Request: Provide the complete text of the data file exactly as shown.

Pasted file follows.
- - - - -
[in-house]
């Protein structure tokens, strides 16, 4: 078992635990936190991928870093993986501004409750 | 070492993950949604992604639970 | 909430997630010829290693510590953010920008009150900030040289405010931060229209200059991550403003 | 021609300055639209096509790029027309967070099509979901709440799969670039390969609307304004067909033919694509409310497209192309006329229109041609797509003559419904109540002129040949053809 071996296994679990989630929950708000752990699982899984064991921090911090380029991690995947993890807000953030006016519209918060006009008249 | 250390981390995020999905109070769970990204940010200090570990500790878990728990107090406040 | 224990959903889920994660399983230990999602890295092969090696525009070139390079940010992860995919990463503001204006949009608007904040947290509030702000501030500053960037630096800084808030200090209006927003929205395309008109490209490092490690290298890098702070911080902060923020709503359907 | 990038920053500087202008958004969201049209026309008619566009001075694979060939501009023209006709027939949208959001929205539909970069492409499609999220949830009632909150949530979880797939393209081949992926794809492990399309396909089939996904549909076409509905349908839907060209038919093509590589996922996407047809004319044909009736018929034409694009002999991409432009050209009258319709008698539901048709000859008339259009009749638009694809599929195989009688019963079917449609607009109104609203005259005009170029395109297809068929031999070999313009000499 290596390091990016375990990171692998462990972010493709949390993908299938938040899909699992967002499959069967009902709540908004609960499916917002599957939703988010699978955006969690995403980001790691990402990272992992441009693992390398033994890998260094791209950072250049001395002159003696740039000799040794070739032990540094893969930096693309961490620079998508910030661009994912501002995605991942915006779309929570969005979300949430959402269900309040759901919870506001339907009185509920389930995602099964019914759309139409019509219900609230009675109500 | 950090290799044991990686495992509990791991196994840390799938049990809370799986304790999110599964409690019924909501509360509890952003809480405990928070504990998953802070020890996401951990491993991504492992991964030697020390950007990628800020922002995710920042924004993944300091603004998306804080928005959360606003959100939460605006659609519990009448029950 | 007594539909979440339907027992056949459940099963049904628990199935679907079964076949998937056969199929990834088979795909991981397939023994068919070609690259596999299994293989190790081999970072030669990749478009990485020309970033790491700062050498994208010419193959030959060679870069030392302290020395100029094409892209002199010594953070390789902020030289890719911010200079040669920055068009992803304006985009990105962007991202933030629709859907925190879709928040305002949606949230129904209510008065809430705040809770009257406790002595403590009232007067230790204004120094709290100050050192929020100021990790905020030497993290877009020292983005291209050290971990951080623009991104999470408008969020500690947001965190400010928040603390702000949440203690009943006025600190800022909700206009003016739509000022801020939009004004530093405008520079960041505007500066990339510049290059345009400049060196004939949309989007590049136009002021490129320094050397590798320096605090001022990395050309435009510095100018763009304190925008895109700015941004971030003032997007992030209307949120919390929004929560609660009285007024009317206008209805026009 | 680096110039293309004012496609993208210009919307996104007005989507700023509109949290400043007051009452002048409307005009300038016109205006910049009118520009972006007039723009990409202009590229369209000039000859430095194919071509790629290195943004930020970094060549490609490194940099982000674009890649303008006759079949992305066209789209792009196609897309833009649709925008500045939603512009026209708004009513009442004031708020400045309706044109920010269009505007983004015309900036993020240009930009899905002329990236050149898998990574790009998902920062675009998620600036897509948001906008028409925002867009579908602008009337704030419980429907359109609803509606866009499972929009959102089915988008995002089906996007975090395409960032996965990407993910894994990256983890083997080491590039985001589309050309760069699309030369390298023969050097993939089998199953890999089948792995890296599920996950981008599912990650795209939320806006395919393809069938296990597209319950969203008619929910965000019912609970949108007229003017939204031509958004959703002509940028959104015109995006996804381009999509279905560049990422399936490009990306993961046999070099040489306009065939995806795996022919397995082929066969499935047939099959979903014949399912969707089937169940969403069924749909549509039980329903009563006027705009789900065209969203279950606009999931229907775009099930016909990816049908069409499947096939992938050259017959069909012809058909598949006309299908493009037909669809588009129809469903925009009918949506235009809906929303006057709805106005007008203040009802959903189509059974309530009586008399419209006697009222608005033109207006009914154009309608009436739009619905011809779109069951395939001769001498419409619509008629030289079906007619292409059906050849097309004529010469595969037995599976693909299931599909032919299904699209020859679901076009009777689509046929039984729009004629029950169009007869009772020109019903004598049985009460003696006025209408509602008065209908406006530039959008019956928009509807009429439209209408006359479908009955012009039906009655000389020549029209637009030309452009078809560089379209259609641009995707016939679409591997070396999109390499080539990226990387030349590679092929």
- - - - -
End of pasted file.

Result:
[in-house]
């Protein structure tokens, strides 16, 4: 078992635990936190991928870093993986501004409750 | 070492993950949604992604639970 | 909430997630010829290693510590953010920008009150900030040289405010931060229209200059991550403003 | 021609300055639209096509790029027309967070099509979901709440799969670039390969609307304004067909033919694509409310497209192309006329229109041609797509003559419904109540002129040949053809 071996296994679990989630929950708000752990699982899984064991921090911090380029991690995947993890807000953030006016519209918060006009008249 | 250390981390995020999905109070769970990204940010200090570990500790878990728990107090406040 | 224990959903889920994660399983230990999602890295092969090696525009070139390079940010992860995919990463503001204006949009608007904040947290509030702000501030500053960037630096800084808030200090209006927003929205395309008109490209490092490690290298890098702070911080902060923020709503359907 | 990038920053500087202008958004969201049209026309008619566009001075694979060939501009023209006709027939949208959001929205539909970069492409499609999220949830009632909150949530979880797939393209081949992926794809492990399309396909089939996904549909076409509905349908839907060209038919093509590589996922996407047809004319044909009736018929034409694009002999991409432009050209009258319709008698539901048709000859008339259009009749638009694809599929195989009688019963079917449609607009109104609203005259005009170029395109297809068929031999070999313009000499 290596390091990016375990990171692998462990972010493709949390993908299938938040899909699992967002499959069967009902709540908004609960499916917002599957939703988010699978955006969690995403980001790691990402990272992992441009693992390398033994890998260094791209950072250049001395002159003696740039000799040794070739032990540094893969930096693309961490620079998508910030661009994912501002995605991942915006779309929570969005979300949430959402269900309040759901919870506001339907009185509920389930995602099964019914759309139409019509219900609230009675109500 | 950090290799044991990686495992509990791991196994840390799938049990809370799986304790999110599964409690019924909501509360509890952003809480405990928070504990998953802070020890996401951990491993991504492992991964030697020390950007990628800020922002995710920042924004993944300091603004998306804080928005959360606003959100939460605006659609519990009448029950 | 007594539909979440339907027992056949459940099963049904628990199935679907079964076949998937056969199929990834088979795909991981397939023994068919070609690259596999299994293989190790081999970072030669990749478009990485020309970033790491700062050498994208010419193959030959060679870069030392302290020395100029094409892209002199010594953070390789902020030289890719911010200079040669920055068009992803304006985009990105962007991202933030629709859907925190879709928040305002949606949230129904209510008065809430705040809770009257406790002595403590009232007067230790204004120094709290100050050192929020100021990790905020030497993290877009020292983005291209050290971990951080623009991104999470408008969020500690947001965190400010928040603390702000949440203690009943006025600190800022909700206009003016739509000022801020939009004004530093405008520079960041505007500066990339510049290059345009400049060196004939949309989007590049136009002021490129320094050397590798320096605090001022990395050309435009510095100018763009304190925008895109700015941004971030003032997007992030209307949120919390929004929560609660009285007024009317206008209805026009 | 680096110039293309004012496609993208210009919307996104007005989507700023509109949290400043007051009452002048409307005009300038016109205006910049009118520009972006007039723009990409202009590229369209000039000859430095194919071509790629290195943004930020970094060549490609490194940099982000674009890649303008006759079949992305066209789209792009196609897309833009649709925008500045939603512009026209708004009513009442004031708020400045309706044109920010269009505007983004015309900036993020240009930009899905002329990236050149898998990574790009998902920062675009998620600036897509948001906008028409925002867009579908602008009337704030419980429907359109609803509606866009499972929009959102089915988008995002089906996007975090395409960032996965990407993910894994990256983890083997080491590039985001589309050309760069699309030369390298023969050097993939089998199953890999089948792995890296599920996950981008599912990650795209939320806006395919393809069938296990597209319950969203008619929910965000019912609970949108007229003017939204031509958004959703002509940028959104015109995006996804381009999509279905560049990422399936490009990306993961046999070099040489306009065939995806795996022919397995082929066969499935047939099959979903014949399912969707089937169940969403069924749909549509039980329903009563006027705009789900065209969203279950606009999931229907775009099930016909990816049908069409499947096939992938050259017959069909012809058909598949006309299908493009037909669809588009129809469903925009009918949506235009809906929303006057709805106005007008203040009802959903189509059974309530009586008399419209006697009222608005033109207006009914154009309608009436739009619905011809779109069951395939001769001498419409619509008629030289079906007619292409059906050849097309004529010469595969037995599976693909299931599909032919299904699209020859679901076009009777689509046929039984729009004629029950169009007869009772020109019903004598049985009460003696006025209408509602008065209908406006530039959008019956928009509807009429439209209408006359479908009955012009039906009655000389020549029209637009030309452009078809560089379209259609641009995707016939679409591997070396999109390499080539990226990387030349590679092929």